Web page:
Schenectady’s 2017 bicycle master plan gets another look; Virtual meeting planned for Wednesday

Dee Dee Martines, 11, of Schenectady and Jalyssa Terry, 10, ride their bicycles in Schenectady's Central Park in this file photo.
Dee Dee Martines, 11, of Schenectady and Jalyssa Terry, 10, ride their bicycles in Schenectady's Central Park in this file photo.

Supporters of making the city more bicycle-friendly can get in gear during a webinar planned for 7 p.m. Wednesday, when the city’s Bicycle Infrastructure Master Plan will be discussed.

The City Council adopted the plan in 2017. It was an update of a plan that was adopted in early 2000s.

Few, if any, of its components have been implemented, said Art Clayman, president of Cycle Schenectady, a bike advocacy group that formed more than a year ago.

City engineer Chris Wallin, director of planning and development Kristin Diotte, and Rima Shamieh, transportation planner at the Capital District Transportation Committee, will make the presentation.

Cycle Schenectady formed a coalition with Schenectady United Neighborhoods, which has the common interest of slowing traffic from 30 mph to 25 mph through home-rule legislation.

In addition to pushing for implementation of the master plan and a lower speed limit, Cycle Schenectady wants the city to adopt a “complete streets” ordinance that would take pedestrians and bicyclists into account when any road work is done, and to make accommodations so that cars don’t dominate roadways, Clayman said.

“Everybody should have access and be safe on the streets,” he said. “They’re not the exclusive province of automobiles for either driving or parking. They take up a lot of room. They’re dangerous, especially when they’re flying around the streets at 45 mph, which they’re doing now.”

Schenectady is not generally bicycle-friendly, with a dangerous downtown area and hills to climb from downtown to upper Union Street, Clayman said.

The master plan suggests making simple accommodations, such as demonstration projects, painting lines on roads and making bike lanes, even if they are only temporary, to find whether they work or not, Clayman said.

It also identifies bicycle routes that make sense through neighborhood connectivity.

“You don’t just have a bike path here, and it ends, and you’re fighting for your life with cars when the path ends and there’s no way to get to the next neighborhood,” Clayman said, describing an existing bike lane on Nott Terrace. “You want connections.”

Cycle Schenectady wants to see bike boulevards, especially in residential neighborhoods.

The advocates also want to combat equity issues, with some federal money allocated to disadvantaged areas to make up for previous injustices such as highways being constructed through neighborhoods, Clayman said.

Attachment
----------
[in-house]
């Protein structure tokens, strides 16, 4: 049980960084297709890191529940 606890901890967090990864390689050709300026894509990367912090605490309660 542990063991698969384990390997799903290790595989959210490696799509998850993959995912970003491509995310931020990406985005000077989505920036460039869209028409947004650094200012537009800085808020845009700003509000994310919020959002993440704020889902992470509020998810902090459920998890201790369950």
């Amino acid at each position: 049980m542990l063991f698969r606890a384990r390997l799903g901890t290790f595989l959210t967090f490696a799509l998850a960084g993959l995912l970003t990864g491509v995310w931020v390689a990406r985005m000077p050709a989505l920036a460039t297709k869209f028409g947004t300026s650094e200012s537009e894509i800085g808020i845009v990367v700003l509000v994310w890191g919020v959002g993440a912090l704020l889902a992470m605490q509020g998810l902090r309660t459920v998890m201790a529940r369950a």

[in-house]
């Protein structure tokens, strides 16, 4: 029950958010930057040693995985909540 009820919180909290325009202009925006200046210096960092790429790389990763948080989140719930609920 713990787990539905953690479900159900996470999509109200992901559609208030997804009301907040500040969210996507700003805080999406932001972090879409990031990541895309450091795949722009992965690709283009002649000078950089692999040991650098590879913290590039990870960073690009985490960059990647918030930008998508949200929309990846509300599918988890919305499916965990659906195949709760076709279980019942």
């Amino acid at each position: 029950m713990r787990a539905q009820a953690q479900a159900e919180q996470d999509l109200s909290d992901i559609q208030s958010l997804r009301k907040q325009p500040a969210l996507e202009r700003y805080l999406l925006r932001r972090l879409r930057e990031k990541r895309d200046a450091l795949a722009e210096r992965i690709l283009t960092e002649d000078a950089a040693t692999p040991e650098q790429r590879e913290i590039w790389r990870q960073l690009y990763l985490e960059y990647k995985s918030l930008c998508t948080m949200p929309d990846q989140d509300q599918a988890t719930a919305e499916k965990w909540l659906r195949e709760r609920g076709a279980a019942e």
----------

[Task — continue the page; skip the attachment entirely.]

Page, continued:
Many low-income, elderly and young people are without vehicles, and they shouldn’t have to be at greater risk for a pedestrian or bicycle accident because they don’t have money to buy a motor vehicle. 

Specifically, the master plan examines “opportunity corridors” on existing streets in the city with low-traffic volumes, wide rights of way, with connectivity to economic centers.

According to the plan, less than 1 percent of the city’s bicycling population are “strong and fearless bicyclists” who will ride regardless of dangers.

Another 5 percent are “enthused and confident,” choosing to ride on low traffic streets or shared paths.

The bulk of city bike riders, about 60 percent, are “interested but concerned,” and typically ride on low traffic streets or shared paths under favorable weather conditions

The other 35 percent are inexperienced and will not ride a bike in the city under any circumstances.

Major barrier corridors to bicyclists identified in the plan include Route 7, with an average daily traffic of 30,000 vehicles at the time of the study, Erie Boulevard, from I-890 to Van Vranken Avenue, with 25,000 vehicles per day, and Broadway from Guilderland Avenue to State Street, with 21,000 cars a day.

There were 175 collisions involving bicyclists and motorists from 2010 to 2015, according to the master plan, which cites data by the Department of Motor Vehicles and Schenectady police.

People can register for the webinar at

Categories: News, Schenectady County


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